FALL 2018

Navy magazine is distributed on Capitol Hill,the Pentagon and naval bases around the world. It provides information that impacts Sailors, their families and the Navy. Navy is published quarterly by the Association of the United States Navy (AUSN).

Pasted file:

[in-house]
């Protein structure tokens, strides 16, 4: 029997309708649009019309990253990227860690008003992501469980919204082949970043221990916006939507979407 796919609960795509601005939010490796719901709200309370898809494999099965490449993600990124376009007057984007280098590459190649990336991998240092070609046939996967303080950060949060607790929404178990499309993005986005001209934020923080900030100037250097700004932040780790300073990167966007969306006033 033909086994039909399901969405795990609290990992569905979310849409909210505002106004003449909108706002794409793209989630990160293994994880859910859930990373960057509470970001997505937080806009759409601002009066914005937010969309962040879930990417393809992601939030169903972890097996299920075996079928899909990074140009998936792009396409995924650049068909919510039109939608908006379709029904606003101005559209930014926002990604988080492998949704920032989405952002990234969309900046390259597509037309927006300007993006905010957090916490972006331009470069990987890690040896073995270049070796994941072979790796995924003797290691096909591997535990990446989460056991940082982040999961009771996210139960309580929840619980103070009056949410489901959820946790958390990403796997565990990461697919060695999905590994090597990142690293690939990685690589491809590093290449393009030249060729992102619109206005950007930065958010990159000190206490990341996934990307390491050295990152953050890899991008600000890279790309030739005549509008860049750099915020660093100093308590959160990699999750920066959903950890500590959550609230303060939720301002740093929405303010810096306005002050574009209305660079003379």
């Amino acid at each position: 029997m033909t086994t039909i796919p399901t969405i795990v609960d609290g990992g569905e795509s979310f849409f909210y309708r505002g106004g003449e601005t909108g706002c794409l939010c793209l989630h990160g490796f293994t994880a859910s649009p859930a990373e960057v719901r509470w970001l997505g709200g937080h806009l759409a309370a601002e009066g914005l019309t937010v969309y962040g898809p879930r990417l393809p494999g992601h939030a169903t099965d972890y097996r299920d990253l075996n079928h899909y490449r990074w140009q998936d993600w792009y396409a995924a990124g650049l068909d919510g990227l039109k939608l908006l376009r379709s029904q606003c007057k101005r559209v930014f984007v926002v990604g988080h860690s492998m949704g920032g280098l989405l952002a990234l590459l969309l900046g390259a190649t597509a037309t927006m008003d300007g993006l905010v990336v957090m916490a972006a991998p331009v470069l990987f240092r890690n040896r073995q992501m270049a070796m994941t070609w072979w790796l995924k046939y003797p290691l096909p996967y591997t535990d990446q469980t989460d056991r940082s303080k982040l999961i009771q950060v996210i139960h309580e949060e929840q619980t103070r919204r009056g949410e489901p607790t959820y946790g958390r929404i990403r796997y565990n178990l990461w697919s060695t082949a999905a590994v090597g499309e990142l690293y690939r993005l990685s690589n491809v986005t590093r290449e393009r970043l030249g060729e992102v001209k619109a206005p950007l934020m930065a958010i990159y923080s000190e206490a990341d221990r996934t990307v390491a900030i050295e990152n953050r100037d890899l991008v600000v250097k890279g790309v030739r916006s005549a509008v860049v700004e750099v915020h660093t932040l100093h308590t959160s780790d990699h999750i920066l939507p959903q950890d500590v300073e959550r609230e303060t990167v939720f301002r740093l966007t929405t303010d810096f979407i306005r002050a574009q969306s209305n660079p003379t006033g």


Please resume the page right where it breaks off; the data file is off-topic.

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LT. MAT THE W A. STROUP 30 Navy | Fall 2018 NAVY TIMES OPED Editor's note: is AUSN op-ed was originally published in Navy Times on Sept. 21, and it was featured as the top story in the Sept. 24 edition of the Early Bird Brief. Since then, it has been shared on social media more than 2,500 times. It is reprinted here with permission. T he Blue Water Navy Vietnam Veterans Act of 2017 (H.R. 299) is currently languishing in the Senate Veterans' A-airs Committee, and as a result, vital funding of bene„ts that impacts the lives and livelihoods of veterans now hangs in the balance. ‡e fact that a funding bill, the Fiscal Year 2019 Mili- tary Construction, Veterans A-airs, and Related Agen- cies (MilCon-VA) Appropriations Bill was completed with full bipartisan passage makes spending arguments on the Blue Water Navy legislation unacceptable. ‡is bill — which passed the House of Represen- tatives and would provide medical coverage to sailors who were exposed to the herbicide Agent Orange during the Vietnam War — appears to have some skep- tics on the committee. ‡ey seem swayed by the Department of Veterans A-airs' thin arguments that because record-keeping wasn't good during the Vietnam War there's no reason to provide veterans with this necessary treatment. Nearly 90,000 veterans would be covered by H.R. 299, according to Military Times. ‡at's tens of thou- sands of veterans who were once the picture of health who now „nd themselves battling cancer as well as nerve, digestive, skin, and respiratory disorders. To add insult to injury, because the VA and Congress refuse to act, they're getting stuck with paying the bill. Instead of providing adequate care to our veterans who have fought and su-ered for their country, govern- ment o—cials who have the power to provide them with care are needlessly debating a settled issue and placing the onus on veterans to prove that they were harmed. America owes our veterans a debt, and we are failing in our duty to pay that debt. ‡e Senate Veterans' A-airs Committee and VA need to stop putting the burden of proof on our veterans. ‡e people who are questioning what veterans went through weren't there on the ships in Vietnam. ‡ey weren't drinking and brushing their teeth and bathing in water tainted by this terrible chemical. Looking toward the future, the Department of Defense must do its part as well. Poor record-keeping did our veterans a disservice in Vietnam, and the Pentagon should conduct an audit to ensure that their record-keeping today is accurate — particularly when they know they are sending troops into areas a-ected by harmful chemicals. Even though the VA is dragging their heels on this critical issue, Congress can take care of those thousands of veterans now. All that's required is for the Senate Committee on Veterans A-airs to put the Blue Water Navy Vietnam Veterans Act of 2017 up for a vote. H.R. 299, the change in policy for Blue Water Navy Vietnam veteran care, has bipartisan support for our Navy veterans and ensures they receive the full extent of care they so deserve. Our legislators need to stop playing politics with funding bills, stop doubting veterans and put these bills to a vote immediately. Retired Navy Rear Adm. Christopher W. Cole is the national executive director of the Association of the United States Navy. His views do not necessarily represent those of the Department of Defense or Navy Times. Do What's Right for Our Blue Water Vietnam Veterans Cmdr. Jake Catalogna, left, from Naval Surface and Mine Warˆghting Develop- ment Center, reaŒrms his oath to support and defend the Constitution of the United States during a promotion ceremony at the U.S. Navy/U.S. Coast Guard Vietnam Unit Memorial Monument at Naval Amphibious Base Coronado.

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